Not only does Amigo Energy feature useful resources on our blog, but we have the right technology to help you track your residential electricity usage and take actions that may help with energy savings. We offer the latest technology (phone apps, smart thermostats, and even smart sprinklers) so you can worry less about your electric bill and focus on what really matters in life.
We've pioneered our techniques and grown our expertise in the retail energy industry for more than a decade. With hundreds of thousands of customers and firm investor backing, we're a company you can count on. Spark Energy is also proud to be a publically traded company: our NASDAQ ticker is SPKE. Visit our investor relations page for more information.
At Think Energy, we believe there should be no surprises when it comes to energy buying and management. We realize that budgets matter – a lot – to residential and small commercial consumers, and the last thing energy users need is uncertainty in monthly utility costs. That’s why we guarantee billing transparency: no hidden costs, no hidden fees, and no “bait and switch” offers that result in unexpected sticker shock.

1. Legacy providers no longer rule. Get over the idea that original providers are the only companies that can offer solid, uninterrupted service. And don’t believe the fallacy that customers of legacy providers get serviced first when power goes out. Oncor Electric Delivery is responsible for maintaining the transmission system. Everybody uses Oncor to handle repairs in our region.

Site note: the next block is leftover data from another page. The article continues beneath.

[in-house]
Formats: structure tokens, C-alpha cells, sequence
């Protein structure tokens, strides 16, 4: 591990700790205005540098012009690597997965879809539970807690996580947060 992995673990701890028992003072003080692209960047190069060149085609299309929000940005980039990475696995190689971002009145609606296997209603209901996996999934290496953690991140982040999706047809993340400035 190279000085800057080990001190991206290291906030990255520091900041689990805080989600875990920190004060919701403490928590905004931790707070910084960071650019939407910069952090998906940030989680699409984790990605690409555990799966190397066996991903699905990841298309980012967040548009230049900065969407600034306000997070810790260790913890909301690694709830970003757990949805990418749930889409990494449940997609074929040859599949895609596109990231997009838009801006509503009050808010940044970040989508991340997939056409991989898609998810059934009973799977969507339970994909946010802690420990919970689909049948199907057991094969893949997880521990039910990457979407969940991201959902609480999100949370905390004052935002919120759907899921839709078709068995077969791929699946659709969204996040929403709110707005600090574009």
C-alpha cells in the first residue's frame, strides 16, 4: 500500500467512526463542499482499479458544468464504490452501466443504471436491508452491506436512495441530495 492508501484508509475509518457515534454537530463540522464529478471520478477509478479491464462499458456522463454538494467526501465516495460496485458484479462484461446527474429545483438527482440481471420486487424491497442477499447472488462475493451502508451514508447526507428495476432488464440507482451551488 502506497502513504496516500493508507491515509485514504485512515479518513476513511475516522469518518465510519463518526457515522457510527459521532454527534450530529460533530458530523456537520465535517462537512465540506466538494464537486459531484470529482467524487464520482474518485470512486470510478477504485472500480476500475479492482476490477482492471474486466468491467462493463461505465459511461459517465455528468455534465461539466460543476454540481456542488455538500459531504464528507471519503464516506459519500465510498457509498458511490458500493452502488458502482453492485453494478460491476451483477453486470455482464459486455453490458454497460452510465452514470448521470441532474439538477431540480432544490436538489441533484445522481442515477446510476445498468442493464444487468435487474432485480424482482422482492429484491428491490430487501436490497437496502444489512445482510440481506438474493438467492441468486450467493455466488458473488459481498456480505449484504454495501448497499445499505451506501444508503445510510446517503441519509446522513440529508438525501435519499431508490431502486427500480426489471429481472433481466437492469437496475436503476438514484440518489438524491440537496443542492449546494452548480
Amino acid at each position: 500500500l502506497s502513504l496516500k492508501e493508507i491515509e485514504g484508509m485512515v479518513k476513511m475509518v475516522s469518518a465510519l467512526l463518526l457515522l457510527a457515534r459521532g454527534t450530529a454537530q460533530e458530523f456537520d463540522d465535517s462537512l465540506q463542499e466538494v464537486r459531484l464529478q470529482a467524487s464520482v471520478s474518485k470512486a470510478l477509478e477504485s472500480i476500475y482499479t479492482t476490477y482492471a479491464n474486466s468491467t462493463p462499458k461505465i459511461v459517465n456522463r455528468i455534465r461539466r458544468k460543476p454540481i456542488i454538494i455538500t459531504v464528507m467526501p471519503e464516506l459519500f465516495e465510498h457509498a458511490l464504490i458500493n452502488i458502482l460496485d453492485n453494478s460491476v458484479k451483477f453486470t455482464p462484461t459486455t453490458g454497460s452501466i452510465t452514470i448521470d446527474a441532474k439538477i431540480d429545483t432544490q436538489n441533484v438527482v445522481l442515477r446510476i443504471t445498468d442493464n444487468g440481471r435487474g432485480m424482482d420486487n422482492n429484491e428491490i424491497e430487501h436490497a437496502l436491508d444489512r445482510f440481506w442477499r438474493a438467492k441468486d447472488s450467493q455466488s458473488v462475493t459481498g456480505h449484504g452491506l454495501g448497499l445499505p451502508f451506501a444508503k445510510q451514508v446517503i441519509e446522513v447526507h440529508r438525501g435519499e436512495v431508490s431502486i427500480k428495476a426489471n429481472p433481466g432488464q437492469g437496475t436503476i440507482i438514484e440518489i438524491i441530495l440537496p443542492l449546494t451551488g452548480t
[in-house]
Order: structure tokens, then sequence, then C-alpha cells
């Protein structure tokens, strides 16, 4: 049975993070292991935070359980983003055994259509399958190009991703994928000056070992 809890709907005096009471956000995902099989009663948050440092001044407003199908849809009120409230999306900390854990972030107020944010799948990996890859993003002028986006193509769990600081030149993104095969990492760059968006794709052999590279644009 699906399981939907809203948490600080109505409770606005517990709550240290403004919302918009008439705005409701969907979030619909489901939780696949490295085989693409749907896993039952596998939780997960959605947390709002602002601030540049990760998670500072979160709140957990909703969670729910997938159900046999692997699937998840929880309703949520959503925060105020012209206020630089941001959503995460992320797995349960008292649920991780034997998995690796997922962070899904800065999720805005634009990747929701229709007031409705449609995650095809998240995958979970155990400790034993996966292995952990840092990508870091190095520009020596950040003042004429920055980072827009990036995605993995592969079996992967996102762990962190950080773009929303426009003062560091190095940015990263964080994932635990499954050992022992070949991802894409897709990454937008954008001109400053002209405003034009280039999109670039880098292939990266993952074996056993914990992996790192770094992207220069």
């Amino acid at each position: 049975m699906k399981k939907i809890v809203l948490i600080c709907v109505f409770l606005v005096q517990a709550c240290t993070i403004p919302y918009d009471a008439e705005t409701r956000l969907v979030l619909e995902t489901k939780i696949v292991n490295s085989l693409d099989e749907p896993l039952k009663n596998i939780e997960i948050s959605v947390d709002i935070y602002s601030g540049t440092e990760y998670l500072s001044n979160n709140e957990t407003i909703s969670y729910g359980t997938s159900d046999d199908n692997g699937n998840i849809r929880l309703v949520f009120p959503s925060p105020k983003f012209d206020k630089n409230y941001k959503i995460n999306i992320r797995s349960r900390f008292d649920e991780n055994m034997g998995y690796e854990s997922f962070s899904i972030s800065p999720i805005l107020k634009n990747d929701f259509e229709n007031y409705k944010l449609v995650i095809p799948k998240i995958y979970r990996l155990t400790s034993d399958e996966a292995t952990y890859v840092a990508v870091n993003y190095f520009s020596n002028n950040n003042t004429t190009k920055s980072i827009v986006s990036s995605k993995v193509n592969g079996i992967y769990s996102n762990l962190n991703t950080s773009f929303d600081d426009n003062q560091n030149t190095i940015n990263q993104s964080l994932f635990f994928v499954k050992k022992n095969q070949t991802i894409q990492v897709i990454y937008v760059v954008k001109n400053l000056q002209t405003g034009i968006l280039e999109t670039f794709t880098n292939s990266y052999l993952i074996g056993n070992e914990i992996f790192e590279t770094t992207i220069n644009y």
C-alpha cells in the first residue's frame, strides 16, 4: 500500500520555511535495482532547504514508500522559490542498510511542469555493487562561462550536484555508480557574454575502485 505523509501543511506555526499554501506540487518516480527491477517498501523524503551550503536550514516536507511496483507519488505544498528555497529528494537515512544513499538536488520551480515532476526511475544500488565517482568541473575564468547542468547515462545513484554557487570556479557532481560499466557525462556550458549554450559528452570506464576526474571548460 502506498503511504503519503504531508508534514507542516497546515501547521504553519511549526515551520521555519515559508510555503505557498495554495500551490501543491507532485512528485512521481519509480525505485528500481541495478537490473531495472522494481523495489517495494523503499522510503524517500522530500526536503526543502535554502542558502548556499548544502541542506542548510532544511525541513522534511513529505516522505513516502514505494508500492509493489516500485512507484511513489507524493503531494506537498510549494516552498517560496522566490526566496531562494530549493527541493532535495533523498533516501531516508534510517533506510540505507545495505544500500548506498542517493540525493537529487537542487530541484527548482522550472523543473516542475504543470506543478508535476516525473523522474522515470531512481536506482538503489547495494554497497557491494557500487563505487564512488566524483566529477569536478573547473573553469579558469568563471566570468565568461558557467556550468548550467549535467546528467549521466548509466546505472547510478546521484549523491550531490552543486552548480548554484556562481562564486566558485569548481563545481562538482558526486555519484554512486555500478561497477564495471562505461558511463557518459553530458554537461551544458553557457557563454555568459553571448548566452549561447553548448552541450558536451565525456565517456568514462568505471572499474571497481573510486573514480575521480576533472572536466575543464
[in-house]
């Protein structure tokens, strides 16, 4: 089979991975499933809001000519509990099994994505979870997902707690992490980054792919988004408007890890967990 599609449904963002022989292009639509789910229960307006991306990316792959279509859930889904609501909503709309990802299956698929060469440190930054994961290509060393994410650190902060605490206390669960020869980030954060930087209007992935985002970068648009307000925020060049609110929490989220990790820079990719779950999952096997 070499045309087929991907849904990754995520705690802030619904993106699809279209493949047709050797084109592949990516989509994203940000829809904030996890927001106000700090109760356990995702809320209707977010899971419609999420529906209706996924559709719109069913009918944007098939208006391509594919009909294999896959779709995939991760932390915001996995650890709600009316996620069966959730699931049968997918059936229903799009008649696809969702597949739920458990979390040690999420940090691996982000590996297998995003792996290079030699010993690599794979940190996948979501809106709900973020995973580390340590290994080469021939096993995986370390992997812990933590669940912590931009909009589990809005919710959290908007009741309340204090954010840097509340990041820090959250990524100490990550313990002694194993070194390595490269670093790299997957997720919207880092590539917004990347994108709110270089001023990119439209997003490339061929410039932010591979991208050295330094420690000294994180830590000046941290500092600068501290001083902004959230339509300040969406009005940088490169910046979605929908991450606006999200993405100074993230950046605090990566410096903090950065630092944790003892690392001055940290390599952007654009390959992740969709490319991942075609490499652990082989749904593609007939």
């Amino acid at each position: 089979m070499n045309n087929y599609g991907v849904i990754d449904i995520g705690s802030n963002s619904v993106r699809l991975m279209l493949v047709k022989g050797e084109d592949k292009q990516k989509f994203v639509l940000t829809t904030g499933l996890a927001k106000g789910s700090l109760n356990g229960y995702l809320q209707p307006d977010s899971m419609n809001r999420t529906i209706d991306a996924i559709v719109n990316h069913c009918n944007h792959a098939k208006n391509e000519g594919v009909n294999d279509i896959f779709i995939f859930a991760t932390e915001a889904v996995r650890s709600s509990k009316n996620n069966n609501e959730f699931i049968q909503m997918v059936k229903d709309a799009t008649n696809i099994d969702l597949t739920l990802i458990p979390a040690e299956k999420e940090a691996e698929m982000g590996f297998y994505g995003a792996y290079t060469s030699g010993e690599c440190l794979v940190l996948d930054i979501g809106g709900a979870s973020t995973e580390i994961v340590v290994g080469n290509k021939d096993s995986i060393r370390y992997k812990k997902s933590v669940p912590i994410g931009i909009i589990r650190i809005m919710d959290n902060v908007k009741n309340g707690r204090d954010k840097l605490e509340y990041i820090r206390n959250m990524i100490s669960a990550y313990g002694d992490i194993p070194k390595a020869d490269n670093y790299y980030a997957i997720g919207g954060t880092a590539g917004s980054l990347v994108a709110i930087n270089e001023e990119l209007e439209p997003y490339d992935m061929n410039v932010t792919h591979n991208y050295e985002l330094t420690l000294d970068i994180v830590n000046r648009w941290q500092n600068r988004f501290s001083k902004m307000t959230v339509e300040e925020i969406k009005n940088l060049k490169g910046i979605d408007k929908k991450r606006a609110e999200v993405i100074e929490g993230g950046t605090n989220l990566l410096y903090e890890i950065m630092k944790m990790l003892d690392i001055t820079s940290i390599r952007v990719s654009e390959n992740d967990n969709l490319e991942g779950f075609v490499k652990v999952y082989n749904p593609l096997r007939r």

Oncor, the state’s largest distribution utility which covers Dallas, Fort Worth and much of North Texas, has already agreed to pass all of the millions of dollars of expected tax savings along to consumers.  Oncor agreed to pass the savings along to customers as part of a rate review which is a formal process in which the PUC reviews the appropriateness of rates being charged by the utility.  No exact details have been determined with respect to how the savings will be passed along. The rate review was actually completed before the tax reform bill was passed but there was a commitment in principle to passing along the savings.  It’s not yet know exactly how much Oncor will save from the lower corporate tax rates but with a $245 million tax bill in 2017 future saving are likely to be in the tens of millions of dollars.
Compared to the rest of the nation, data from the U.S. Energy Information Administration which publishes annual state electric prices [6] shows that Texas' electric prices did rise above the national average immediately after deregulation from 2003 to 2009, but, from 2010 to 2015 have moved significantly below the national average price per kWh, with a total cost of $0.0863 per kWh in Texas in 2015 vs. $0.1042 nationally, or 17 percent lower in Texas. Between 2002-2014 the total cost to Texas consumers is estimated to be $24B, an average of $5,100 per household, more than comparable markets under state regulation.[7] [8]